“She said the school told her she could be fined due to his failure to attend school, and arranged for a safe and well check of X. So, she decided to deregister X from school and home educate him.”

It found the council at fault for “failing to adhere to the statutory timescales, how it communicated with Mrs D, and its failure to provide X with alternative provision for a six-month period”.

The council “agreed to apologise to Mrs D and make payment to acknowledge the injustice this caused them”.

In December, a complaint against Leicestershire council was upheld. It related to a request for a home-educated child to attend school. The council refused to accommodate the child until he had an up-to-date EHCP, which it had failed to review for several years.

The ombudsman found that as of July 31 2022, “there were 35 delayed annual reviews for children registered as electively home educated”.

The council “accepts it failed to review Mr C’s plan between 2016-2021. We found the Council also delayed completing a review it started in 2022 and that its communications with Mrs Z were unsatisfactory”, the ombudsman said.

The council “agreed to apologise and make a payment to Mrs Z and Mr C. The Council is already working on improving its special educational needs services and because of this we have not asked it to make further service improvements”.

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Freddie Whittaker

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  1. Dr Becky Allen clearly hasn’t got a clue what home education or, indeed, any education involves. The idea of “sitting at home all day doing education” is absurd. Home educators go on educational trips to museums, galleries and workshops. We engage our children through both traditional academic methods and by going out in the field to inspire them. When so called “experts” demonstrate such a limited, narrow view of education is it any wonder parents are veering away from the school system?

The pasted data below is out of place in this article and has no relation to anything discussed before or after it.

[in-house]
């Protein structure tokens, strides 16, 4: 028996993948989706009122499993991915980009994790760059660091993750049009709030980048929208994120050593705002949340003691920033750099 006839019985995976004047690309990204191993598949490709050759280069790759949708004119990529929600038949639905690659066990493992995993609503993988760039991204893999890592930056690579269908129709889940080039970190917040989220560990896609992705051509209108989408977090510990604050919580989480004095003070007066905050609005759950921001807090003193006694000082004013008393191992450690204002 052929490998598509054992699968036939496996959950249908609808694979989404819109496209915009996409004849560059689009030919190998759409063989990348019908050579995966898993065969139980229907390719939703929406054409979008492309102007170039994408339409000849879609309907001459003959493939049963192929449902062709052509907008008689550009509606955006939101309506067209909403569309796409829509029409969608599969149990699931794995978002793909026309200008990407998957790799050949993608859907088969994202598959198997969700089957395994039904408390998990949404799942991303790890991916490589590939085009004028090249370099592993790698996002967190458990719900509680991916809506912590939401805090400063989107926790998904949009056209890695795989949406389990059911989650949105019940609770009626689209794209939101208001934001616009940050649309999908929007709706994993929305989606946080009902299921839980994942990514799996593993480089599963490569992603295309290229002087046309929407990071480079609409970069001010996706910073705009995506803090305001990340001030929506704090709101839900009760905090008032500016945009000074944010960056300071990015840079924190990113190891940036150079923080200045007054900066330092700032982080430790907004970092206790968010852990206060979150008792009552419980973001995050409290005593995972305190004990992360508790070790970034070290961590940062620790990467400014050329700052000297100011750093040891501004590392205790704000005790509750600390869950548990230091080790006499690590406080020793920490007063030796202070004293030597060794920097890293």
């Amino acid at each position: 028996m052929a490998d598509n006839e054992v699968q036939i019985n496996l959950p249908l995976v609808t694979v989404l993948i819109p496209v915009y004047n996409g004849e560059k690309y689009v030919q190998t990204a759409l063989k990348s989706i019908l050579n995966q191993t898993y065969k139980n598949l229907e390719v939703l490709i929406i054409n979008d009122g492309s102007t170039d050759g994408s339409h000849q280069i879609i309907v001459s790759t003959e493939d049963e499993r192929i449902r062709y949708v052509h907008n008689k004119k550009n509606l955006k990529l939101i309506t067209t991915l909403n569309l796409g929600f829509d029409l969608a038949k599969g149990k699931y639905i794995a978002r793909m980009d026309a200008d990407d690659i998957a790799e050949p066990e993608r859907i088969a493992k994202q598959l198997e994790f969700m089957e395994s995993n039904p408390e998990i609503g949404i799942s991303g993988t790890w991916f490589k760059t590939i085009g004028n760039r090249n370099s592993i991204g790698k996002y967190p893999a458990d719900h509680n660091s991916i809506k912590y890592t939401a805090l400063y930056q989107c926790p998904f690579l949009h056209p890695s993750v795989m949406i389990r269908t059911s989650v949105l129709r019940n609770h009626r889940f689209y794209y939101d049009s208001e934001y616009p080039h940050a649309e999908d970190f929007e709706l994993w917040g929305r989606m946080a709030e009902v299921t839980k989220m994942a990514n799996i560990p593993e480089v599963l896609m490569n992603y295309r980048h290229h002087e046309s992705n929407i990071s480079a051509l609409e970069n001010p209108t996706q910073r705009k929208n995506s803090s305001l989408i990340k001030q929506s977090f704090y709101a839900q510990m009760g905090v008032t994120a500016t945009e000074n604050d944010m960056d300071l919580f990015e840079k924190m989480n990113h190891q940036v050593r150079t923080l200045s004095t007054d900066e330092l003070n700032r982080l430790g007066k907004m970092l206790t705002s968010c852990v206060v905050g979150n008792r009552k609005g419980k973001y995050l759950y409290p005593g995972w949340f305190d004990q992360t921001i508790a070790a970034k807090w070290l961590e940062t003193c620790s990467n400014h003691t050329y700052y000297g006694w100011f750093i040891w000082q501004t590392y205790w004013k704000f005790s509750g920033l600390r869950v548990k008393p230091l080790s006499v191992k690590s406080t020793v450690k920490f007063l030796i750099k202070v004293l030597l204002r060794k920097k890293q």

2. People have stopped consenting the their children being subjected to a failing system, that is the reason this law exists, it is a democratic valve that prevents poor state provision, unfit curricula, and authoritarian political agendas reaching the daily lives of THEIR children.

    “… support independent education sitting at home all day.” This shows the level of ignorance within the mainstream schooling system that parents are either compelled to, need to, or want to replicate a school at home approach. As a former state school teacher I can testify to the harm that mindset has caused so many children, it sickens me.

    Stop calling EHE young people pupils, that term is defined in law as someone registered at a ‘school’, which is also clearly defined in law by HOURS and other criteria. Try actually reading the laws instead of policies, look at the source material.

    Stop sensationalising an increase in numbers as ‘doubled’, an increase of… is the most accurate and non sensational. 1 to 2 is doubled, the following year it’s 3, then 4 for a sustained increase. Sequences anyone?

    ADCS personnel have never home educated, and never made any effort to understand anything other than schooling. They have always conflated education and welfare, chasing perfectly adequate parents whilst allowing their most vulnerable children (in school or otherwise) to flounder, and sadly drown, whilst over worked or poorly trained social workers fail in the welfare department.